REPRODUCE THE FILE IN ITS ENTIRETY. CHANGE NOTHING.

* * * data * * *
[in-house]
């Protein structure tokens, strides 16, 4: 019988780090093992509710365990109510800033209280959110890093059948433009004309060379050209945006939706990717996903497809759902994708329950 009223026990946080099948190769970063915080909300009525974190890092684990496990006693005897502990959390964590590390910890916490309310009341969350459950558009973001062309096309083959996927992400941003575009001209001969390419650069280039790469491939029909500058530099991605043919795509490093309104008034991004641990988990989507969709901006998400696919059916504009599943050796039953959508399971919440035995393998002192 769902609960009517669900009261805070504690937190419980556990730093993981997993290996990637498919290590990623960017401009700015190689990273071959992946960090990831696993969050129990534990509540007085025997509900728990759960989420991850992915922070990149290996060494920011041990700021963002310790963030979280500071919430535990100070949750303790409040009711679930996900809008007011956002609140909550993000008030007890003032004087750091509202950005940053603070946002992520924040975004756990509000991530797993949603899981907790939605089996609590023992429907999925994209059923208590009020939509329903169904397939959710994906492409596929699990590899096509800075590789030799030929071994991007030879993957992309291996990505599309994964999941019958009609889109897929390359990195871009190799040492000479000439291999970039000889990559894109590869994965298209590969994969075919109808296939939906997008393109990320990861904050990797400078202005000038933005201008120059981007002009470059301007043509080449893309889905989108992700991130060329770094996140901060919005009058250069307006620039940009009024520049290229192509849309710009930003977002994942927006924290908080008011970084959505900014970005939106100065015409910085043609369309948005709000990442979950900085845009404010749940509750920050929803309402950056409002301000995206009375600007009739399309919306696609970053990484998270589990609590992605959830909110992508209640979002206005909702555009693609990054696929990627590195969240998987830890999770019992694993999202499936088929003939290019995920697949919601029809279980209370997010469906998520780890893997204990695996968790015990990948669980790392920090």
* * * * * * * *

[in-house]
């Protein structure tokens, strides 16, 4: 019988780090093992509710365990109510800033209280959110890093059948433009004309060379050209945006939706990717996903497809759902994708329950 009223026990946080099948190769970063915080909300009525974190890092684990496990006693005897502990959390964590590390910890916490309310009341969350459950558009973001062309096309083959996927992400941003575009001209001969390419650069280039790469491939029909500058530099991605043919795509490093309104008034991004641990988990989507969709901006998400696919059916504009599943050796039953959508399971919440035995393998002192 769902609960009517669900009261805070504690937190419980556990730093993981997993290996990637498919290590990623960017401009700015190689990273071959992946960090990831696993969050129990534990509540007085025997509900728990759960989420991850992915922070990149290996060494920011041990700021963002310790963030979280500071919430535990100070949750303790409040009711679930996900809008007011956002609140909550993000008030007890003032004087750091509202950005940053603070946002992520924040975004756990509000991530797993949603899981907790939605089996609590023992429907999925994209059923208590009020939509329903169904397939959710994906492409596929699990590899096509800075590789030799030929071994991007030879993957992309291996990505599309994964999941019958009609889109897929390359990195871009190799040492000479000439291999970039000889990559894109590869994965298209590969994969075919109808296939939906997008393109990320990861904050990797400078202005000038933005201008120059981007002009470059301007043509080449893309889905989108992700991130060329770094996140901060919005009058250069307006620039940009009024520049290229192509849309710009930003977002994942927006924290908080008011970084959505900014970005939106100065015409910085043609369309948005709000990442979950900085845009404010749940509750920050929803309402950056409002301000995206009375600007009739399309919306696609970053990484998270589990609590992605959830909110992508209640979002206005909702555009693609990054696929990627590195969240998987830890999770019992694993999202499936088929003939290019995920697949919601029809279980209370997010469906998520780890893997204990695996968790015990990948669980790392920090």